"Here be magic birds, killer swarms, tepid wells, glamor magic, hags, and the blackest magic of all: memory."
I was quite excited for this book because a few years back I read his 2014 novel Neverhome for Writers & Books' Turning Pages Readers Circle, and it was a great read! This one was a little more convoluted, story-wise, but still quite captivating, and Laird's beautiful, lyrical writing style is present as well.
The book combines psychological horror with common fairytale elements - but, like, the original, dark Grimm's tales. The ones with murders and kidnappings and witches and body parts being cut off. It all starts with a woman living in colonial New England with her husband and son. She goes for a walk, then goes missing in the woods. Maybe. Did she leave on purpose, or was she taken? While she's in the forest she meets some mysterious characters - like Captain Jane, Eliza, Granny Someone, and Red Boy - and... very strange things happen to and around her. It's actually quite difficult to write about this book without giving things away, and it's definitely better to go in without a lot of knowledge of the characters already. But at one point there is a flying aircraft made of human skin and bones. That are maybe still alive?
Honestly, this book was pretty confusing and very bizarre, and yet I found it engrossing. I actually think this would be a great book for a book club discussion - because there are so many themes and references throughout, and I think it would be a lot of fun to pick apart and analyze, like the literary trope of "Maiden, Mother, Crone."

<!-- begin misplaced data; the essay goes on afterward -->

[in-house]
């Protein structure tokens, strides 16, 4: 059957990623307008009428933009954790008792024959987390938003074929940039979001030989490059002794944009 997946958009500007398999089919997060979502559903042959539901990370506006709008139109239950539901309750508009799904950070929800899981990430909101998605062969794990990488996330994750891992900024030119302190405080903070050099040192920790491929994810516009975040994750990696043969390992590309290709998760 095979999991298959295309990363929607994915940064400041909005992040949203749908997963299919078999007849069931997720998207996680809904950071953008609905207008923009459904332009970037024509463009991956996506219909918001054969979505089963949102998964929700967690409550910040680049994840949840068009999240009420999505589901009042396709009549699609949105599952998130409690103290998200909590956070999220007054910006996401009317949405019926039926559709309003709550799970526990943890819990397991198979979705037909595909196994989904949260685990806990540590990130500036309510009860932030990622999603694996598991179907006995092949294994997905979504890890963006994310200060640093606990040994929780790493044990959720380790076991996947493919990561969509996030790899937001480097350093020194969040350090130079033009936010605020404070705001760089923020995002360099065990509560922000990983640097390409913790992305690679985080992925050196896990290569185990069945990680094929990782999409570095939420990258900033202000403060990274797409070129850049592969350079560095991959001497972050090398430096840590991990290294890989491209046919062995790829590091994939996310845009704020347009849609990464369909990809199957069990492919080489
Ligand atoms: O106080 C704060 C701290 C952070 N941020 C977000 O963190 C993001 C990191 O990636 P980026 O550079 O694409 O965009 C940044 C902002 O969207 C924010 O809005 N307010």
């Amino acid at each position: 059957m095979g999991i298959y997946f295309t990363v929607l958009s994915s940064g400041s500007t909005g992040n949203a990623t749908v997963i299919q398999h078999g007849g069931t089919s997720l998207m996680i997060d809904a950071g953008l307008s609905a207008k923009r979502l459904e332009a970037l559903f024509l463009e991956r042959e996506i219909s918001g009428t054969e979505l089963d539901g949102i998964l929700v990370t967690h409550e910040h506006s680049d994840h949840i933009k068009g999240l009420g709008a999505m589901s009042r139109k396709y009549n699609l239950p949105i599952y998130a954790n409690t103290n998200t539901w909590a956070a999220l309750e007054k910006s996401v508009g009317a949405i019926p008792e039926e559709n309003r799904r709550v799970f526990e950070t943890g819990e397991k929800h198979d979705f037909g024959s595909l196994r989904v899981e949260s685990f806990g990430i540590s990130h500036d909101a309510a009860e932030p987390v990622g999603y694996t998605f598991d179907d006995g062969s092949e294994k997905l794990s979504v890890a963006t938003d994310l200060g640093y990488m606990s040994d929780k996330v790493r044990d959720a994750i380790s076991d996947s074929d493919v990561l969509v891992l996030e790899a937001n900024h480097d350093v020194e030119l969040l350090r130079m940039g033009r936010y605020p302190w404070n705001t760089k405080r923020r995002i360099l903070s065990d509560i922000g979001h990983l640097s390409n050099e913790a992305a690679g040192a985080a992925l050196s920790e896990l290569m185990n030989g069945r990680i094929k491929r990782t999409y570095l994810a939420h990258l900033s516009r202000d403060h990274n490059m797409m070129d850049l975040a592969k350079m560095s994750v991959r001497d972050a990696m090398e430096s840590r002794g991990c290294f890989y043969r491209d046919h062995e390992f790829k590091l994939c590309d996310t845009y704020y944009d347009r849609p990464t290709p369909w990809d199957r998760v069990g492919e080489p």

I do think it's interesting that Hunt chooses to tell his stories from a female perspective - in this one, as well as in Neverhome. That can be a turn-off for me when I see a book's description and their author, and yet I didn't find anything particularly annoying or disturbing in the character depictions here (I mean with regards to a female character being written by a male... there are definitely some disturbing images in the book itself!).
I'd definitely recommend this book if you like horror and fairytales. It's spooky, and descends into a kind of madness pretty early on. If you like the idea of getting lost in the woods with witches (Blair Witch Project, anyone?), you'll love this.
UP NEXT: Name All the Animals, by Alison Smith
I'm reading this for my book club, the Book Thieves. We meet over Zoom next week Thursday, September 3 from 7-8pm, and the author will be joining us for the latter half of our meeting. Let me know if you want to attend!